Wednesday, April 23, 2014

Thoughts on NUBC: Learning What It Means to "Do" Bioethics

By: Dr. Tiffany Cvrkel

A few weeks ago a group of my undergrad students and I returned from our very first National Undergraduate Bioethics Conference (NUBC). I thought I’d write down a few thoughts about our experiences, and (hopefully) make a case for why attending this conference is a uniquely worthwhile experience.

We have a pretty thriving group of undergraduate bioethicists at UCLA. Most are pre-med students who do independent research in bioethics as a compliment to their intensive lab work and hard science curriculum. They are a passionate (and inspiring!) bunch, and they are always looking for ways to connect with their peers at other institutions.

And that’s the story of how they – not me, their faculty mentor! – found out about NUBC. As they were browsing this “Bioethx Under 25” blog, they found a listing for a conference aimed especially at them. I got an email pitching a trip to Chicago.

It was fitting start. While faculty members are involved in the orchestration of NUBC, much of it is run by undergrads for undergrads. A few of my students decided to submit papers to the conference, and Jessica Kriksciun (one of our seniors) had her paper accepted. They also decided to form a Bioethics Bowl team and compete during the tournament. None of us had any idea what a “Bioethics Bowl” looked like, but it sounded like a decent way to spend a Saturday.

If you’ve never been to a NUBC before, you should know it is an odd marriage of two very different events. The first is the conference itself, run in a mostly traditional way -- paper presentations along with brief Q&As. The second is a tournament event called the “Bioethics Bowl,” where student teams compete by giving well developed/supported arguments and objections regarding bioethics cases. The team with the better arguments wins.

I’ll give you a few moments here to quip about competitive bioethics. Many of my colleagues found this whole set-up an endless source of hilarity. And to be honest, I was a little wary. Some of my colleagues were worried that this kind of thing just reinforces combative relationships between bioethicists – a problematic dynamic that already exists in some places of our discipline. It’s hard enough to work in a cross-discipline space. Shouldn’t we all be trying to get along, not score points against each other?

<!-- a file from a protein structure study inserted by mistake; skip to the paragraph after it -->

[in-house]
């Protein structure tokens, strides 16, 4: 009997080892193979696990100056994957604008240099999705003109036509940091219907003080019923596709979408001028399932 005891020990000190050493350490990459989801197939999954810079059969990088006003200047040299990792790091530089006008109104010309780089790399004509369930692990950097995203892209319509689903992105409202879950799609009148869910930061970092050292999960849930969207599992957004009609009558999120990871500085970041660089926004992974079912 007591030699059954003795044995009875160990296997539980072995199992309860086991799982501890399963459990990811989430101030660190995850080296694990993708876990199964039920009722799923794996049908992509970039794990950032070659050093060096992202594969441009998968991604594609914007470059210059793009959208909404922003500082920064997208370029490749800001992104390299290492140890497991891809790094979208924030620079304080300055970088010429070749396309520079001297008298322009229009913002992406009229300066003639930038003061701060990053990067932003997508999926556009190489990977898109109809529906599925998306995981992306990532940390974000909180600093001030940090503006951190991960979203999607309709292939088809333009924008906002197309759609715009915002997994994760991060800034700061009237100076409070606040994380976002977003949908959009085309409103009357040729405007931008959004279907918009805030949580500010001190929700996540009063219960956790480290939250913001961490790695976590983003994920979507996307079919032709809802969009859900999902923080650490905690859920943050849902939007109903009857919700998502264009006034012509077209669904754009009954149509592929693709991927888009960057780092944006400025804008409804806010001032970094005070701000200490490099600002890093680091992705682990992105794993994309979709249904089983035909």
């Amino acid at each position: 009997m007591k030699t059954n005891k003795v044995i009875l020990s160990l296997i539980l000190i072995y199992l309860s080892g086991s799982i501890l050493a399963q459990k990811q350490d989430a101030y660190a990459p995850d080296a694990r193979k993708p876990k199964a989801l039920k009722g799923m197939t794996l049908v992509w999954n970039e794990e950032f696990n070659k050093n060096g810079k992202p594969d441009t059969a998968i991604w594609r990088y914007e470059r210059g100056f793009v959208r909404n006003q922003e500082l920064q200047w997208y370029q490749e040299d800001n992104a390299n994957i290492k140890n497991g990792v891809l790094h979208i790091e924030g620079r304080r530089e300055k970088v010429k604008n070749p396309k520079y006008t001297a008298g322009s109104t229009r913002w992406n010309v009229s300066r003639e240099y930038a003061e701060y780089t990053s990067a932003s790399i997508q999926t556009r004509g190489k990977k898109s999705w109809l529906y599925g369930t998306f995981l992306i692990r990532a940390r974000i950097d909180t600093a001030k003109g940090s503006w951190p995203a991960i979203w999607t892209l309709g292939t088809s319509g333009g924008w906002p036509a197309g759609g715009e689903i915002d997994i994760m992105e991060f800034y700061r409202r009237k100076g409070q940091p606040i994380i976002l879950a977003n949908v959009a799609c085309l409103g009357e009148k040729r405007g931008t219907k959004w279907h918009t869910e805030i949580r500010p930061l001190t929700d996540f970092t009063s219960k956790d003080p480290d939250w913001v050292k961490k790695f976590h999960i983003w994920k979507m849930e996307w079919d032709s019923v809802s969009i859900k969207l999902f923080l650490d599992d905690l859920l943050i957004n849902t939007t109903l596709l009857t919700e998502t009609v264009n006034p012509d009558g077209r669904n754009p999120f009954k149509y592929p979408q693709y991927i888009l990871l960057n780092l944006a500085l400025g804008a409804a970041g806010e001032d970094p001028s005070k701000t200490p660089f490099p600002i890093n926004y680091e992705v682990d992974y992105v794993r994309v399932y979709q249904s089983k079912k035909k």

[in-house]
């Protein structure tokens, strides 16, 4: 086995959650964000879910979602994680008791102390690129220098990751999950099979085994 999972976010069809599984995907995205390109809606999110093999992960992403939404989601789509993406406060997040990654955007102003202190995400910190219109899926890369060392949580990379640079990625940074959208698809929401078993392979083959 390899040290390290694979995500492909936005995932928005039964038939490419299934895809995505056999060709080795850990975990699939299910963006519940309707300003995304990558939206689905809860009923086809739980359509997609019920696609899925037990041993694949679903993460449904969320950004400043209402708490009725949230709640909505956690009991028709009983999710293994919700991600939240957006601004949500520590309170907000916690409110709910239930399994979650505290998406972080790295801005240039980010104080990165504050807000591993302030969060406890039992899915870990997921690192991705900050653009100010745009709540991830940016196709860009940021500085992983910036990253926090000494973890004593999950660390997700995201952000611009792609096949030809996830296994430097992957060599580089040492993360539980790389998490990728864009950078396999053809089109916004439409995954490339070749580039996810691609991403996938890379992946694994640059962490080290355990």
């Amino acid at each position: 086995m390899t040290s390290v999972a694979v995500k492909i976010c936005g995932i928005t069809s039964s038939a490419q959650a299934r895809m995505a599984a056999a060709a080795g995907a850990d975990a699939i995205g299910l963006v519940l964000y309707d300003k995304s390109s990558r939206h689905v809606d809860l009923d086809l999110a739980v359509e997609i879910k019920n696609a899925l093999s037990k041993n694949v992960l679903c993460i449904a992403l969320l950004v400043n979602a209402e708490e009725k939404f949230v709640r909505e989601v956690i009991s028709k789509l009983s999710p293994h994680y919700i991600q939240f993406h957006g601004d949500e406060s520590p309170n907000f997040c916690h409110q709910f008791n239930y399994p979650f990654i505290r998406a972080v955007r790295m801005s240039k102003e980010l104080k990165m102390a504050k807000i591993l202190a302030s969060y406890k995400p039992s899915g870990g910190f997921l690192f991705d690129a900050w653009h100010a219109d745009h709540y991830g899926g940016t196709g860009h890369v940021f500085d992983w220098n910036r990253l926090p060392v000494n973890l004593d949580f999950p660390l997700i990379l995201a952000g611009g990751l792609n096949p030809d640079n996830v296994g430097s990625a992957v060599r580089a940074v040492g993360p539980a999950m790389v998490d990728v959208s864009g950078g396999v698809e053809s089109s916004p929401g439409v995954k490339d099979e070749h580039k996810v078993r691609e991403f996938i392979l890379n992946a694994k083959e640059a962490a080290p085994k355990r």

I had another, slightly different worry. When I paged through the cases that the Bioethics Bowl would be using, I noticed the “ripped from the headlines” format. But the fact that these are real cases involving real people adds an additional burden for our students. I am close with some of the ethicists who worked on one of the cases in this year’s packet. I saw first-hand the devastation and anguish that this case caused for everyone involved. I feared real people’s stories might be turned into nothing more than rhetoric-laden debate fodder, cheapened to score points.

I am not against debate as an intellectual exercise. I was on my school’s debate team as a student, and once upon a time, I coached it. But the goals of debate are not always to find the most subtle, respectful, and nuanced lines of reasoning. The people from these cases? They deserve nothing less.